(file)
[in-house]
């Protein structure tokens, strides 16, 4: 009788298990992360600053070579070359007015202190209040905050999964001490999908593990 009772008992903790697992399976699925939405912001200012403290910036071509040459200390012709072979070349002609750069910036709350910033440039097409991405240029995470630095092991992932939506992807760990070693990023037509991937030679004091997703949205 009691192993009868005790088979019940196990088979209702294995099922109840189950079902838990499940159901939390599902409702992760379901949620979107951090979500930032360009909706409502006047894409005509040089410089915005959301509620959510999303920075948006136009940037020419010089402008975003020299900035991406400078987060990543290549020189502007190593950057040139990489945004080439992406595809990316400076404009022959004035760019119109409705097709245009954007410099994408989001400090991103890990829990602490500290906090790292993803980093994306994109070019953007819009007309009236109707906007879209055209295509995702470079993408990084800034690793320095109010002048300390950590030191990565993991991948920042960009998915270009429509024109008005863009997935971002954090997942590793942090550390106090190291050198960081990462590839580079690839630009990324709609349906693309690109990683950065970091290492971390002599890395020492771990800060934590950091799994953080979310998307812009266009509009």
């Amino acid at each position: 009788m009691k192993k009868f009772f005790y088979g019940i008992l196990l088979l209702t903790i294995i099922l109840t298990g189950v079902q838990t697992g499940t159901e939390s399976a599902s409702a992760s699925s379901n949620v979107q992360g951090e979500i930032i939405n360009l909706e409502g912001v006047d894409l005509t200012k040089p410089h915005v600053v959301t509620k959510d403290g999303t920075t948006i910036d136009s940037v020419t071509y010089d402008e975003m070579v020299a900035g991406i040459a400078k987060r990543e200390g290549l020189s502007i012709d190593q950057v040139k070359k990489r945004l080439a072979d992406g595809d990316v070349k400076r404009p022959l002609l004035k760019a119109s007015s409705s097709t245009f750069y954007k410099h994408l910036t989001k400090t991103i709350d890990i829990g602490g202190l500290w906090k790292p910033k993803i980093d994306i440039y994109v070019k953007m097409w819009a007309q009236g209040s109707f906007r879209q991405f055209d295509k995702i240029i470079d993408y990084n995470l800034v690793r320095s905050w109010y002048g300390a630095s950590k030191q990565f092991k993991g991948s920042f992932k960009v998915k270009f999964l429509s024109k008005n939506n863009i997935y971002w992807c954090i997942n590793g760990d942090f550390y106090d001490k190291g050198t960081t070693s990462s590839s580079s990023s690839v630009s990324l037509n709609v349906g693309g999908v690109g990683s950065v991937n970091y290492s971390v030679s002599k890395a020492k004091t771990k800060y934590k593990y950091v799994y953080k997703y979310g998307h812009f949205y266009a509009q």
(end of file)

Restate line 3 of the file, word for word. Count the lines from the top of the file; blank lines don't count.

């Amino acid at each position: 009788m009691k192993k009868f009772f005790y088979g019940i008992l196990l088979l209702t903790i294995i099922l109840t298990g189950v079902q838990t697992g499940t159901e939390s399976a599902s409702a992760s699925s379901n949620v979107q992360g951090e979500i930032i939405n360009l909706e409502g912001v006047d894409l005509t200012k040089p410089h915005v600053v959301t509620k959510d403290g999303t920075t948006i910036d136009s940037v020419t071509y010089d402008e975003m070579v020299a900035g991406i040459a400078k987060r990543e200390g290549l020189s502007i012709d190593q950057v040139k070359k990489r945004l080439a072979d992406g595809d990316v070349k400076r404009p022959l002609l004035k760019a119109s007015s409705s097709t245009f750069y954007k410099h994408l910036t989001k400090t991103i709350d890990i829990g602490g202190l500290w906090k790292p910033k993803i980093d994306i440039y994109v070019k953007m097409w819009a007309q009236g209040s109707f906007r879209q991405f055209d295509k995702i240029i470079d993408y990084n995470l800034v690793r320095s905050w109010y002048g300390a630095s950590k030191q990565f092991k993991g991948s920042f992932k960009v998915k270009f999964l429509s024109k008005n939506n863009i997935y971002w992807c954090i997942n590793g760990d942090f550390y106090d001490k190291g050198t960081t070693s990462s590839s580079s990023s690839v630009s990324l037509n709609v349906g693309g999908v690109g990683s950065v991937n970091y290492s971390v030679s002599k890395a020492k004091t771990k800060y934590k593990y950091v799994y953080k997703y979310g998307h812009f949205y266009a509009q």